E-Print Network [OSTI]

Further exploration of hybrid organic/inorganic composites (polyurethane based with inorganic material sodium silica polyphosphate) properties with mechanical relaxometer gives ability to analyze microstructure of such materials in terms of chain reptation tubes filler's fractal aggregates and stress amplification.

V. O. Dupanov; S. M. Ponomarenko

2014-10-31T23:59:59.000Z

250

Development of models for the two-dimensional, two-fluid code for sodium boiling NATOF-2D  

E-Print Network [OSTI]

Several features were incorporated into NATOF-2D, a twodimensional, two fluid code developed at M.I.T. for the purpose of analysis of sodium boiling transients under LMFBR conditions. They include improved interfacial mass, ...

Zielinski, R. G.

1981-01-01T23:59:59.000Z

251

EMPOWERING DIGITAL SELF DETERMINATION  

E-Print Network [OSTI]

: Communication and Digital Media 2. Data Context and Digital Personas 3. Personal Data: Use, ReuseEMPOWERING DIGITAL SELF DETERMINATION Symposium Summary Stanford University, Summer 2012 #12;#12;EMPOWERING DIGITAL SELF DETERMINATION Symposium, Stanford University, CA Summer, 2012 210 Panama Street

Das, Rhiju

252

Determining orientation and direction of DNA sequences  

DOE Patents [OSTI]

Determining orientation and direction of DNA sequences. A method by which fluorescence in situ hybridization can be made strand specific is described. Cell cultures are grown in a medium containing a halogenated nucleotide. The analog is partially incorporated in one DNA strand of each chromatid. This substitution takes place in opposite strands of the two sister chromatids. After staining with the fluorescent DNA-binding dye Hoechst 33258, cells are exposed to long-wavelength ultraviolet light which results in numerous strand nicks. These nicks enable the substituted strand to be denatured and solubilized by heat, treatment with high or low pH aqueous solutions, or by immersing the strands in 2.times.SSC (0.3M NaCl+0.03M sodium citrate), to name three procedures. It is unnecessary to enzymatically digest the strands using Exo III or another exonuclease in order to excise and solubilize nucleotides starting at the sites of the nicks. The denaturing/solubilizing process removes most of the substituted strand while leaving the prereplication strand largely intact. Hybridization of a single-stranded probe of a tandem repeat arranged in a head-to-tail orientation will result in hybridization only to the chromatid with the complementary strand present.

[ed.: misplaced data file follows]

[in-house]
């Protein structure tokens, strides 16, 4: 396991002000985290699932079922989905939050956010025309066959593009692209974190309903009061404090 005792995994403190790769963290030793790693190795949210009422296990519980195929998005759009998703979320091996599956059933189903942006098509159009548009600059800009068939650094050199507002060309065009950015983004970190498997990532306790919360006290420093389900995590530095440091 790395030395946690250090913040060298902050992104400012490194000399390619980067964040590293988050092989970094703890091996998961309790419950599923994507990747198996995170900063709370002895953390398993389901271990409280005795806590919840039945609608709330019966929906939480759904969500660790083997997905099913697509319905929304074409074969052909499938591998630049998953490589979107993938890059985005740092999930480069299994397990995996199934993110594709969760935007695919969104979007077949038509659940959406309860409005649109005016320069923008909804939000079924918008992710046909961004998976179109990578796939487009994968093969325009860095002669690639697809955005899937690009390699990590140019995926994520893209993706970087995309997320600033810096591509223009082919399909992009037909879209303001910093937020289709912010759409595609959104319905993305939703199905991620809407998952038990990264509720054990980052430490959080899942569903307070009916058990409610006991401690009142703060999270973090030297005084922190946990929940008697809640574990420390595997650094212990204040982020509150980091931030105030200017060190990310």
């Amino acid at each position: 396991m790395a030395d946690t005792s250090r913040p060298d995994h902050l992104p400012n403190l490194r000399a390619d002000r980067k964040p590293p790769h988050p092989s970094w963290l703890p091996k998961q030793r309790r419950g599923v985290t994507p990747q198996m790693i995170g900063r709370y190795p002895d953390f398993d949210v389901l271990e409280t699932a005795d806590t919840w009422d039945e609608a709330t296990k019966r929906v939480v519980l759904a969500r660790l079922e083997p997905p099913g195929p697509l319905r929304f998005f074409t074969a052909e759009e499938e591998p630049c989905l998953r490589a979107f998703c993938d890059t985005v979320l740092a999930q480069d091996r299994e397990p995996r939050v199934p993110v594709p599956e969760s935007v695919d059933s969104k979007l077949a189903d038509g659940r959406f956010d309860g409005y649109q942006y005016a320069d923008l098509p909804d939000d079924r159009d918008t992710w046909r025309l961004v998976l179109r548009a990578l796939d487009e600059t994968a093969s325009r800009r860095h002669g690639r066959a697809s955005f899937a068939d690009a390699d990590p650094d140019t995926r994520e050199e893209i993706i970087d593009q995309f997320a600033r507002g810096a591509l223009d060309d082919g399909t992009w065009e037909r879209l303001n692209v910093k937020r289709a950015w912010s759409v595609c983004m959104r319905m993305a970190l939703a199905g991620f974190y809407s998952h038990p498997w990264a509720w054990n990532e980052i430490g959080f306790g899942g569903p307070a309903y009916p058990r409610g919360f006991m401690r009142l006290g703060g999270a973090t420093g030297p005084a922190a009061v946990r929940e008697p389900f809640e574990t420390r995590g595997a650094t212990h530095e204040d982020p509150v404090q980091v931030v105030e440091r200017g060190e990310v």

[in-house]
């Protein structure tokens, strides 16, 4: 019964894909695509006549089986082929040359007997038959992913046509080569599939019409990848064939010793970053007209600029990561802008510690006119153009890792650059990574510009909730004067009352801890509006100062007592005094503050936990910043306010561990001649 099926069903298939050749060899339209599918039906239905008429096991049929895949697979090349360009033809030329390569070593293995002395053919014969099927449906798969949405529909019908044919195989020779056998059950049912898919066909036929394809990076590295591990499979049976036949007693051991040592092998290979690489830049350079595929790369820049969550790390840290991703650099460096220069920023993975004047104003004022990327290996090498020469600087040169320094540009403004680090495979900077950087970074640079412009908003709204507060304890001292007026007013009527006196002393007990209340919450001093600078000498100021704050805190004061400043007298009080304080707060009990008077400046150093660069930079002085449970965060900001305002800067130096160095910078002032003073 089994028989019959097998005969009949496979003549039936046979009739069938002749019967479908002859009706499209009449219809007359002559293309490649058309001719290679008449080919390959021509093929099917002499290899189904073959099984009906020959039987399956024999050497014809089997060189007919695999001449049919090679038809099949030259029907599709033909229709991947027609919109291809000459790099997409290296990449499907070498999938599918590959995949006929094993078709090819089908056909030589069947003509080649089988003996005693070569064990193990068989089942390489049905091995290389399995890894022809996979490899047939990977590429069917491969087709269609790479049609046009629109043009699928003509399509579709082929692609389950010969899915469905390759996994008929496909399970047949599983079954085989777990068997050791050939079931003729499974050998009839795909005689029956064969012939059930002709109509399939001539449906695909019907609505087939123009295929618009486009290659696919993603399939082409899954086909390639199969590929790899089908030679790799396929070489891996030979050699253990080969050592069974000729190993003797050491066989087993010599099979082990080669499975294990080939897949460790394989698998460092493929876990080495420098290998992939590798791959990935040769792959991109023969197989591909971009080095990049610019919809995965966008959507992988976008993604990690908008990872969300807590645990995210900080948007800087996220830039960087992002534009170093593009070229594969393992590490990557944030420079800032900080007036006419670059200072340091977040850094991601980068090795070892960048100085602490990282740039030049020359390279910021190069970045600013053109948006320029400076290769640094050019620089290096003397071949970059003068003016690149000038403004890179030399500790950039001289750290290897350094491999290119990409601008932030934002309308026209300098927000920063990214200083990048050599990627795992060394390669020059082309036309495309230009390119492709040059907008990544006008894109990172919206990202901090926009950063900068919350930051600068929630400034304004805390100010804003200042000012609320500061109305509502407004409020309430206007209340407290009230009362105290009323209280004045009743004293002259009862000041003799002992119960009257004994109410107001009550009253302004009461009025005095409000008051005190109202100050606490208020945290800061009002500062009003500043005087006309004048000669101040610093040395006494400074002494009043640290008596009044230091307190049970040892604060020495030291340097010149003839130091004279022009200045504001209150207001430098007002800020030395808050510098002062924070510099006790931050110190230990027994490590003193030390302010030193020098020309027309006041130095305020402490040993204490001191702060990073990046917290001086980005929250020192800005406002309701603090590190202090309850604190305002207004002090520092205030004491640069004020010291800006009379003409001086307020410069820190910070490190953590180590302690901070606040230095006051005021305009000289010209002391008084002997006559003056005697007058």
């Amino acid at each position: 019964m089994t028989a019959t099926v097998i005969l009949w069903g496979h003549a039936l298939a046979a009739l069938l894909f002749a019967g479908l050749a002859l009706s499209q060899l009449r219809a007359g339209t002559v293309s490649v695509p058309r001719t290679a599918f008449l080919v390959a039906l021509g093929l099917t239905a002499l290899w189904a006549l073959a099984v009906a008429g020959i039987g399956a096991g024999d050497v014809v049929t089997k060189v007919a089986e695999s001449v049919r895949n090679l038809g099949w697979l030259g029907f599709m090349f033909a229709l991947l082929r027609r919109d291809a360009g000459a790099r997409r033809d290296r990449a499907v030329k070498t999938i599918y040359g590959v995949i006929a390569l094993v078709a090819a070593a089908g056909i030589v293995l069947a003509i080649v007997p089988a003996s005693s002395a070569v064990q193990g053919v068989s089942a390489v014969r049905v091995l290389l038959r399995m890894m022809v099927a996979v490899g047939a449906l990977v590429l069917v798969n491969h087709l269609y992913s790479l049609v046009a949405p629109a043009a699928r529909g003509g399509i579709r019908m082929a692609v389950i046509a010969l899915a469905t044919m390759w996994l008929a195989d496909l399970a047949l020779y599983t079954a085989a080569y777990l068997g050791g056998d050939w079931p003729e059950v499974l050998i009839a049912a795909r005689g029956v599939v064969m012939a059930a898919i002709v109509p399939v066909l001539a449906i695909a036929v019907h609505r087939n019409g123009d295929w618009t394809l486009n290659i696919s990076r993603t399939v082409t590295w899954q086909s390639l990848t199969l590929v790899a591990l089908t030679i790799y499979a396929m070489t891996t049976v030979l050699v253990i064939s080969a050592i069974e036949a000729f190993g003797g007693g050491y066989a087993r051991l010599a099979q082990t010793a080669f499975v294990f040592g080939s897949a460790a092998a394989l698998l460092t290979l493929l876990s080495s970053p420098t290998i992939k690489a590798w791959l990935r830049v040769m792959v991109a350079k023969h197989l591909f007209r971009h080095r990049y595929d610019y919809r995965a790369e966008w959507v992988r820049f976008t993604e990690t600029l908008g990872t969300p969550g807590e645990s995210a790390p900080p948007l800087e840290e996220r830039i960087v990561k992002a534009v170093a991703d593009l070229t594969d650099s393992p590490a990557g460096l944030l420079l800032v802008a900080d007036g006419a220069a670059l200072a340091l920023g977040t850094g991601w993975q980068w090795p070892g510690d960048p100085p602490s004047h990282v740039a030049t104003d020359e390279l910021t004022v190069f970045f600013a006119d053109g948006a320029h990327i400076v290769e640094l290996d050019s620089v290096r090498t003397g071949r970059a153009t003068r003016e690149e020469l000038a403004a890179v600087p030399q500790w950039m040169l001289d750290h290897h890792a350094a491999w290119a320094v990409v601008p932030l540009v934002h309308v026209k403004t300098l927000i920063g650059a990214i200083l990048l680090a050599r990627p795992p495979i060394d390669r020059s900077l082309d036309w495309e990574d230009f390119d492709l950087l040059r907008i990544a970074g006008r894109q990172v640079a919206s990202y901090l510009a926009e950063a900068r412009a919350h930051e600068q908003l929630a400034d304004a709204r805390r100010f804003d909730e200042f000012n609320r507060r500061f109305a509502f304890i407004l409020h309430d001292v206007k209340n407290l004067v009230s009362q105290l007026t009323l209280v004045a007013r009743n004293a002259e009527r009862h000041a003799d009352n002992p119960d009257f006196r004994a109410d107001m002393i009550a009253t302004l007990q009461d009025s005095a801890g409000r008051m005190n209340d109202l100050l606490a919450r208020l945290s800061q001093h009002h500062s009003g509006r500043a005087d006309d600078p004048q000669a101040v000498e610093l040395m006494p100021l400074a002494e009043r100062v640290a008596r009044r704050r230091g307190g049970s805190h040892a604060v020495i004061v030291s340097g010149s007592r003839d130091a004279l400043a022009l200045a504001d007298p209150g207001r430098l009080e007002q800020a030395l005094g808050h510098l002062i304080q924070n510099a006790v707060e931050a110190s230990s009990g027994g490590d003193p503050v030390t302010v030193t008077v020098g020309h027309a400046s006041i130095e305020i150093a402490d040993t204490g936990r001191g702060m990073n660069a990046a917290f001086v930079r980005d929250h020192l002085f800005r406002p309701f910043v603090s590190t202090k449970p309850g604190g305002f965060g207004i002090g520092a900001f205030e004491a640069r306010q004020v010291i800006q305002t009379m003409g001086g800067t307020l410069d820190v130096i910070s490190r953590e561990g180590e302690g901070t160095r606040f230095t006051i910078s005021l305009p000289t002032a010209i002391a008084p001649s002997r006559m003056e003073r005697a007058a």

Goodwin, Edwin H. (Los Alamos, NM); Meyne, Julianne (Los Alamos, NM)

2000-01-01T23:59:59.000Z

253

Thermochemical cyclic system for decomposing H/sub 2/O and/or CO/sub 2/ by means of cerium-titanium-sodium-oxygen compounds  

DOE Patents [OSTI]

A thermochemical closed cyclic process for the decomposition of water and/or carbon dioxide to hydrogen and/or carbon monoxide begins with the reaction of ceric oxide (CeO/sub 2/), titanium dioxide (TiO/sub 2/) and sodium titanate (Na/sub 2/TiO/sub 3/) to form sodium cerous titanate (NaCeTi/sub 2/O/sub 6/) and oxygen. Sodium cerous titanate (NaCeTi/sub 2/O/sub 6/) reacted with sodium carbonate (Na/sub 2/CO/sub 3/) in the presence of steam, produces hydrogen. The same reaction, in the absence of steam, produces carbon monoxide. The products, ceric oxide and sodium titanate, obtained in either case, are treated with carbon dioxide and water to produce ceric oxide, titanium dioxide, sodium titanate, and sodium bicarbonate. After dissolving sodium bicarbonate from the mixture in water, the remaining insoluble compounds are used as starting materials for a subsequent cycle. The sodium bicarbonate can be converted to sodium carbonate by heating and returned to the cycle.

Bamberger, C.E.

1980-04-24T23:59:59.000Z

254

Thermochemical cyclic system for decomposing H.sub.2 O and/or CO.sub.2 by means of cerium-titanium-sodium-oxygen compounds  

SciTech Connect (OSTI)

A thermochemical closed cyclic process for the decomposition of water and/or carbon dioxide to hydrogen and/or carbon monoxide begins with the reaction of ceric oxide (CeO.sub.2), titanium dioxide (TiO.sub.2) and sodium titanate (Na.sub.2 TiO.sub.3) to form sodium cerous titanate (NaCeTi.sub.2 O.sub.6) and oxygen. Sodium cerous titanate (NaCeTi.sub.2 O.sub.6) reacted with sodium carbonate (Na.sub.2 CO.sub.3) in the presence of steam, produces hydrogen. The same reaction, in the absence of steam, produces carbon monoxide. The products, ceric oxide and sodium titanate, obtained in either case, are treated with carbon dioxide and water to produce ceric oxide, titanium dioxide, sodium titanate, and sodium bicarbonate. After dissolving sodium bicarbonate from the mixture in water, the remaining insoluble compounds are used as starting materials for a subsequent cycle. The sodium bicarbonate can be converted to sodium carbonate by heating and returned to the cycle.

Bamberger, Carlos E. (Oak Ridge, TN)

1982-01-01T23:59:59.000Z

255

Evaluation of lithium as a toxicant and the modifying effect of sodium  

SciTech Connect (OSTI)